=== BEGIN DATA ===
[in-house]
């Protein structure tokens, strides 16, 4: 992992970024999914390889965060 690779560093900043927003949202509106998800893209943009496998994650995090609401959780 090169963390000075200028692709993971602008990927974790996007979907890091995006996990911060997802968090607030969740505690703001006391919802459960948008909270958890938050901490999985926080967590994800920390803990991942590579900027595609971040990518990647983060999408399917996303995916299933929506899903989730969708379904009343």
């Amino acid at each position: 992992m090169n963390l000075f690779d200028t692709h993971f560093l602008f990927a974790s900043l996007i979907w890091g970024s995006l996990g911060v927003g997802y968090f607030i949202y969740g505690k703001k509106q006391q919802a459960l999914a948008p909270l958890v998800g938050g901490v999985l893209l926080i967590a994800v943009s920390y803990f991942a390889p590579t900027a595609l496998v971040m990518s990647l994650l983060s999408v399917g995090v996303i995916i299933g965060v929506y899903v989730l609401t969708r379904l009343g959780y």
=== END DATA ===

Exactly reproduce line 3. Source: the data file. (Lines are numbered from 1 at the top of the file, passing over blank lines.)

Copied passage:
């Amino acid at each position: 992992m090169n963390l000075f690779d200028t692709h993971f560093l602008f990927a974790s900043l996007i979907w890091g970024s995006l996990g911060v927003g997802y968090f607030i949202y969740g505690k703001k509106q006391q919802a459960l999914a948008p909270l958890v998800g938050g901490v999985l893209l926080i967590a994800v943009s920390y803990f991942a390889p590579t900027a595609l496998v971040m990518s990647l994650l983060s999408v399917g995090v996303i995916i299933g965060v929506y899903v989730l609401t969708r379904l009343g959780y």